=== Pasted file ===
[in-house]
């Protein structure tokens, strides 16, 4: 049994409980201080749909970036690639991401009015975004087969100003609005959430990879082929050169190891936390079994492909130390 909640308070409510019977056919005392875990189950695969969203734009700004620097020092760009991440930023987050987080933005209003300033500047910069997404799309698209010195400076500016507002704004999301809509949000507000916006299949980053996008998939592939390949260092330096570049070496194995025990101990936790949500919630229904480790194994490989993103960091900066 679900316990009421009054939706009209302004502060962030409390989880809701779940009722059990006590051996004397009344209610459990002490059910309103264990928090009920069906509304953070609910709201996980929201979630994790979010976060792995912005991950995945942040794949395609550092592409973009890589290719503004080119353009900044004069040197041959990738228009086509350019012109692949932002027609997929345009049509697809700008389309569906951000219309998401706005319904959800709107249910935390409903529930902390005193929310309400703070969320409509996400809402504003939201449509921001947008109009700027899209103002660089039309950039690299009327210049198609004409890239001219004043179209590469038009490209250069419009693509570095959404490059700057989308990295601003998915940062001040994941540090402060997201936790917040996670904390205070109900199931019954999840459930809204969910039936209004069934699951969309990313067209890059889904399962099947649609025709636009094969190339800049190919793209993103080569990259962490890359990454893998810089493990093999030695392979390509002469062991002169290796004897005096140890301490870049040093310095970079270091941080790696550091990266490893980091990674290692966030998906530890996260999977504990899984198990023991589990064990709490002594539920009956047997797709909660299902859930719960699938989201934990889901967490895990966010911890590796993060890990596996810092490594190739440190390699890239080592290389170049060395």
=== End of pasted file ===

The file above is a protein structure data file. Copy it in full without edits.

[in-house]
């Protein structure tokens, strides 16, 4: 049994409980201080749909970036690639991401009015975004087969100003609005959430990879082929050169190891936390079994492909130390 909640308070409510019977056919005392875990189950695969969203734009700004620097020092760009991440930023987050987080933005209003300033500047910069997404799309698209010195400076500016507002704004999301809509949000507000916006299949980053996008998939592939390949260092330096570049070496194995025990101990936790949500919630229904480790194994490989993103960091900066 679900316990009421009054939706009209302004502060962030409390989880809701779940009722059990006590051996004397009344209610459990002490059910309103264990928090009920069906509304953070609910709201996980929201979630994790979010976060792995912005991950995945942040794949395609550092592409973009890589290719503004080119353009900044004069040197041959990738228009086509350019012109692949932002027609997929345009049509697809700008389309569906951000219309998401706005319904959800709107249910935390409903529930902390005193929310309400703070969320409509996400809402504003939201449509921001947008109009700027899209103002660089039309950039690299009327210049198609004409890239001219004043179209590469038009490209250069419009693509570095959404490059700057989308990295601003998915940062001040994941540090402060997201936790917040996670904390205070109900199931019954999840459930809204969910039936209004069934699951969309990313067209890059889904399962099947649609025709636009094969190339800049190919793209993103080569990259962490890359990454893998810089493990093999030695392979390509002469062991002169290796004897005096140890301490870049040093310095970079270091941080790696550091990266490893980091990674290692966030998906530890996260999977504990899984198990023991589990064990709490002594539920009956047997797709909660299902859930719960699938989201934990889901967490895990966010911890590796993060890990596996810092490594190739440190390699890239080592290389170049060395």